Main content

## 5th grade

### Course: 5th grade > Unit 5

Lesson 4: Multi-digit division- Long division with remainders: 2292÷4
- Long division with remainders: 3771÷8
- Introduction to dividing by 2-digits
- Basic multi-digit division
- Dividing by 2-digits: 9815÷65
- Dividing by 2-digits: 7182÷42
- Dividing by a 2-digits: 4781÷32
- Division by 2-digits
- Multi-digit multiplication and division: FAQ

© 2023 Khan AcademyTerms of usePrivacy PolicyCookie Notice

# Introduction to dividing by 2-digits

Learn the art of dividing by two-digit numbers. Watch how to approximate numbers for easier division and practice this skill with examples. The video emphasizes the importance of trial and error in learning multi-digit division.

## Want to join the conversation?

- Why is so hard but easy at the same time?(25 votes)
- No clue at all.(2 votes)

- defanition of MATH,

Mental

Abuse

To

Humans.

-PS Sorry,

MATH lovers(20 votes) - For me, it's kinda hard to divide multi-digit numbers. Anyone else?😟(16 votes)
- I commented on this two years ago and I said that this was hard. Well, now I can do this really easily! This just shows with pratice, things become easier!(6 votes)

- 1:26did he round that right?(8 votes)
- Yep, 186 is closer to 30*6 than any other multiple of 30. Next closest would be 30 * 7, which is 24 away instead of 6 away.(9 votes)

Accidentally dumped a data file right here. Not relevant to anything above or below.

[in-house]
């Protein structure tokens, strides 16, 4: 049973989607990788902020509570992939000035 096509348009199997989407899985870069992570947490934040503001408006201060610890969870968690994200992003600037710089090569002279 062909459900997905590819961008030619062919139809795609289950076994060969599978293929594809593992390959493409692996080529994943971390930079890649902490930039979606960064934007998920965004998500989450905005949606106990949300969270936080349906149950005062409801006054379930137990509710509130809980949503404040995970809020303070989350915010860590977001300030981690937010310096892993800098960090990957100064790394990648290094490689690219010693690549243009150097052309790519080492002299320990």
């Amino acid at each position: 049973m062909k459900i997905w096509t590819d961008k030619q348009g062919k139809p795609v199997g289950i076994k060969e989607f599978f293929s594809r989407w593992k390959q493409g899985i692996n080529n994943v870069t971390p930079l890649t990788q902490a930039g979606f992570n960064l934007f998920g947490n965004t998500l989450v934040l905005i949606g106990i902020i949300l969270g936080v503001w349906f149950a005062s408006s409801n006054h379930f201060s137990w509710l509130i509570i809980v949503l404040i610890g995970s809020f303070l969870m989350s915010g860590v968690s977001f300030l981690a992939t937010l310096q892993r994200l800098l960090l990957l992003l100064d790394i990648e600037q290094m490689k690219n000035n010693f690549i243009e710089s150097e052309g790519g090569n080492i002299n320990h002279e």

- Flag all the “doges”. Please don’t think about posting it either.(12 votes)
- is anyone still on here(5 votes)
- I dont understand remainders(1 vote)
- When you divide something, sometimes a number doesn’t come in the divisor’s time tables. You would write the closest number but smaller than the dividend and then subtract the number from the dividend. That’s what a remainder is.(9 votes)

- 1:02i don't understand(2 votes)
- Hello!

At1:02Sal says 31 is close to 30 and 30 is equal to 3*10. So if you know your multiplication table of 3, you just need to multiply your result by 10. For example:

30*9= 10*3*9 (remember, 30= 10*3)

10*3*9= 10*27 (because 3*9=27)

10*27=270. So 30*9=270.

In the problem posed in the video, we are trying to divide 186 by 31. So let's find a multiple of 30 which is close to 186. (Why 30? because 30 is close to 31, and it is easier to calculate with 30 than 'with 31)

30*2= 10*3*2= 10*6=60

30*3= 10*3*3 = 10*9= 90